I prepared the field last night, hauling the chain harrow to spread dung and molehills.
This morning is perfect for rolling.
A heavy mist covers the house allowing a luminous glow through the windows-
assurance of a cloudless sky.
then green again.
The mist lifts as I progress, revealing sunshine on the upper part of Creag Dubh,
its lower slopes still veiled as if for modesty.
By the time I finish my skin is chilled,
the smell of crushed grass fills my nostrils;
small rainbows hide in thinning vapour.
The day is opening.
The ridge hinges from its north axis to head east. Light fades but the sky is bright with blue and gold. Strathspey is entirely green, grass and darker foliage of conifers, apart fiery reflections from meandered loops of the river. It is windless: even the Nog, who doesn’t understand peaceful, sits watching the valley.Scattered snow like swagged net veils surrounding ridges and higher and further the valleys beckon upwards to blanketed white plateaus merging with cloud,
Sunday is for maintenance and renewal. House cleaning was interrupted by four guests to the farm, Edinburgh students, wanting to see the animals. Little Holly poses shyly, Morag’s arthritic leg is hanging almost useless, Billy lumbers over. At one stage he has the men on one side and the women on the other – all of them caressing him in a kind of wonderment. Happy man! Angus Halfhorn presents his neck to me then characteristically selects one of the visitors for half-welcomed greetings.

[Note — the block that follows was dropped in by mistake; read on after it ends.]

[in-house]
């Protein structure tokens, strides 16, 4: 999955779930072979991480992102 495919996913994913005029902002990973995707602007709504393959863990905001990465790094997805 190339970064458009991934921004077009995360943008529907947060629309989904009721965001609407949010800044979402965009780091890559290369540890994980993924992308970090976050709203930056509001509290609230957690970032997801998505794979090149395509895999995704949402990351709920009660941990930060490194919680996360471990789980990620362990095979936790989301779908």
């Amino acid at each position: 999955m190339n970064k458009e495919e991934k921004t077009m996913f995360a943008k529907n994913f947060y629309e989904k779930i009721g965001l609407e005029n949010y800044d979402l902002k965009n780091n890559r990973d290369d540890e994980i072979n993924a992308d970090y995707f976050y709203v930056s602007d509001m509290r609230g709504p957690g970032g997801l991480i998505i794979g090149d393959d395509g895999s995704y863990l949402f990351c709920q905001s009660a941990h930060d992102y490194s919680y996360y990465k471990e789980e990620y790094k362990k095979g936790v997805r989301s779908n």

Next to complete the chores: load the log basket ( I will not start the heating until the water is threatened with freezing), split kindlers, load bottles and tins for the banks, set the sourdough to prove and out to the hill before I lose the light. I don’t have time for the full ridge walk so I flog up to the saddle along the old peat road assisted by my awareness of others passed the same way. On the crest the view opens to the west, ranks of snowy peaks hazy and luminous in the cold air receding towards the sea.
I hear ravens overhead, a fullthroated trouble of dogs, lazy car engines- somewhere a light plane. From here, the big house becomes a small house, it is clusters of houses that flag human occupancy in this wide waste. Headlights track lazily up the slope toward Drumochter summit – weekenders heading for home. Time I did the same- there is bread to bake.
The vet will arrive at 1.30 although it is Saturday. He mails that he has served at the abattoir all week: will come then as he lives closeby – I can see his house from the crags behind the farm. My new breeding females need testing to avoid disease, and two young bulls need castrating and dehorning. All animals in each group must come to the yard before separation. First, Billy and the girls from the Apron, the hollow pasture that lies like an old fashioned skirt across bony granite knees. My darling bull responds first from the bottom of the field bringing the others with him – a stott (last year’s castrato) bounces up confidently in front and -Demi Og – the new blond heifer carrying a calf and my herd’s future- follows third her horns held high and alert. Billy breaks into a canter and all respond even Flora with her breached birth muscle that nearly killed her champion calf early this year; even old Morag, ugly, white and growling,mother of champions,puts her arthritic hind leg to ground to propel her forwards.